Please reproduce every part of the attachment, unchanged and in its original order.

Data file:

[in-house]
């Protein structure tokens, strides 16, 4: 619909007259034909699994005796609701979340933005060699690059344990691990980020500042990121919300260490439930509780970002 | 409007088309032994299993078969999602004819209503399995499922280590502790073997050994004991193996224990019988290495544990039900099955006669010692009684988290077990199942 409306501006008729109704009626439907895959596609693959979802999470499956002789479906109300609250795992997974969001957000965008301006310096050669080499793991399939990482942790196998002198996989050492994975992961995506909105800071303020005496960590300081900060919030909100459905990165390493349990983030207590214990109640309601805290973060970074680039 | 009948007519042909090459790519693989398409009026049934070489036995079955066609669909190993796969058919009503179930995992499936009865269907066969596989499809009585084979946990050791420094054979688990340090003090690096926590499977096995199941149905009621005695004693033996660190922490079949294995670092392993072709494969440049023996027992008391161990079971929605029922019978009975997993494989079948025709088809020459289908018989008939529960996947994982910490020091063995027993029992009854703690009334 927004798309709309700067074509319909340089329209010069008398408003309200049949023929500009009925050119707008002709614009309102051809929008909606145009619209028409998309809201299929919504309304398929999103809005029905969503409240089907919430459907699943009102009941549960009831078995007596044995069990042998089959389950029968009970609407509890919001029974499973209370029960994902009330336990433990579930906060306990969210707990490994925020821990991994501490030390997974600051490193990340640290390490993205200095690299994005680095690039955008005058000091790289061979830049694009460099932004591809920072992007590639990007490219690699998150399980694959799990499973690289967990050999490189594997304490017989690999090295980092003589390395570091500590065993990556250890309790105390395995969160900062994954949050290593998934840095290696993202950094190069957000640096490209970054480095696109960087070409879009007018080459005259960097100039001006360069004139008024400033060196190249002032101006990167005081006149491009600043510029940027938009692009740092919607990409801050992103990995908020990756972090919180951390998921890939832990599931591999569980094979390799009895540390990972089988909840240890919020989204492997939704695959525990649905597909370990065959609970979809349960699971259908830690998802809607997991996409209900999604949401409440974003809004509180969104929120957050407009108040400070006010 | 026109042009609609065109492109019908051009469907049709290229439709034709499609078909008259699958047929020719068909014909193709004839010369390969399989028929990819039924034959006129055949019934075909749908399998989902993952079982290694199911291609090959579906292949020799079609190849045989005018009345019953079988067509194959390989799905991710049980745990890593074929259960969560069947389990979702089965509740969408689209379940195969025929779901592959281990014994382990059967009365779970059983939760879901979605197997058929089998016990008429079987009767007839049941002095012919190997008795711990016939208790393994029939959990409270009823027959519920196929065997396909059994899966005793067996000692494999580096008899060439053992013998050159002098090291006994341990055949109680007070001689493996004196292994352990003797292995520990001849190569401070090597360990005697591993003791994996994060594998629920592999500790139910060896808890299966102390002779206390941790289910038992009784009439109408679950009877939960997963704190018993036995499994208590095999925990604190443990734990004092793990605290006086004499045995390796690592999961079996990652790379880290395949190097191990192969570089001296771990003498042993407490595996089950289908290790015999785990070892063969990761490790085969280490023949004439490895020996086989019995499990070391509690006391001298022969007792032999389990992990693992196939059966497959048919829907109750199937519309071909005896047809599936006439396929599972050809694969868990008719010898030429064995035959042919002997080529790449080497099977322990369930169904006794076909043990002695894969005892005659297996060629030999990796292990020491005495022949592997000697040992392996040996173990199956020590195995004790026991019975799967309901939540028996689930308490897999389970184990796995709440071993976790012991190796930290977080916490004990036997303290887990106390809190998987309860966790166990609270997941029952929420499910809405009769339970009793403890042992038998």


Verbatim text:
[in-house]
């Protein structure tokens, strides 16, 4: 619909007259034909699994005796609701979340933005060699690059344990691990980020500042990121919300260490439930509780970002 | 409007088309032994299993078969999602004819209503399995499922280590502790073997050994004991193996224990019988290495544990039900099955006669010692009684988290077990199942 409306501006008729109704009626439907895959596609693959979802999470499956002789479906109300609250795992997974969001957000965008301006310096050669080499793991399939990482942790196998002198996989050492994975992961995506909105800071303020005496960590300081900060919030909100459905990165390493349990983030207590214990109640309601805290973060970074680039 | 009948007519042909090459790519693989398409009026049934070489036995079955066609669909190993796969058919009503179930995992499936009865269907066969596989499809009585084979946990050791420094054979688990340090003090690096926590499977096995199941149905009621005695004693033996660190922490079949294995670092392993072709494969440049023996027992008391161990079971929605029922019978009975997993494989079948025709088809020459289908018989008939529960996947994982910490020091063995027993029992009854703690009334 927004798309709309700067074509319909340089329209010069008398408003309200049949023929500009009925050119707008002709614009309102051809929008909606145009619209028409998309809201299929919504309304398929999103809005029905969503409240089907919430459907699943009102009941549960009831078995007596044995069990042998089959389950029968009970609407509890919001029974499973209370029960994902009330336990433990579930906060306990969210707990490994925020821990991994501490030390997974600051490193990340640290390490993205200095690299994005680095690039955008005058000091790289061979830049694009460099932004591809920072992007590639990007490219690699998150399980694959799990499973690289967990050999490189594997304490017989690999090295980092003589390395570091500590065993990556250890309790105390395995969160900062994954949050290593998934840095290696993202950094190069957000640096490209970054480095696109960087070409879009007018080459005259960097100039001006360069004139008024400033060196190249002032101006990167005081006149491009600043510029940027938009692009740092919607990409801050992103990995908020990756972090919180951390998921890939832990599931591999569980094979390799009895540390990972089988909840240890919020989204492997939704695959525990649905597909370990065959609970979809349960699971259908830690998802809607997991996409209900999604949401409440974003809004509180969104929120957050407009108040400070006010 | 026109042009609609065109492109019908051009469907049709290229439709034709499609078909008259699958047929020719068909014909193709004839010369390969399989028929990819039924034959006129055949019934075909749908399998989902993952079982290694199911291609090959579906292949020799079609190849045989005018009345019953079988067509194959390989799905991710049980745990890593074929259960969560069947389990979702089965509740969408689209379940195969025929779901592959281990014994382990059967009365779970059983939760879901979605197997058929089998016990008429079987009767007839049941002095012919190997008795711990016939208790393994029939959990409270009823027959519920196929065997396909059994899966005793067996000692494999580096008899060439053992013998050159002098090291006994341990055949109680007070001689493996004196292994352990003797292995520990001849190569401070090597360990005697591993003791994996994060594998629920592999500790139910060896808890299966102390002779206390941790289910038992009784009439109408679950009877939960997963704190018993036995499994208590095999925990604190443990734990004092793990605290006086004499045995390796690592999961079996990652790379880290395949190097191990192969570089001296771990003498042993407490595996089950289908290790015999785990070892063969990761490790085969280490023949004439490895020996086989019995499990070391509690006391001298022969007792032999389990992990693992196939059966497959048919829907109750199937519309071909005896047809599936006439396929599972050809694969868990008719010898030429064995035959042919002997080529790449080497099977322990369930169904006794076909043990002695894969005892005659297996060629030999990796292990020491005495022949592997000697040992392996040996173990199956020590195995004790026991019975799967309901939540028996689930308490897999389970184990796995709440071993976790012991190796930290977080916490004990036997303290887990106390809190998987309860966790166990609270997941029952929420499910809405009769339970009793403890042992038998």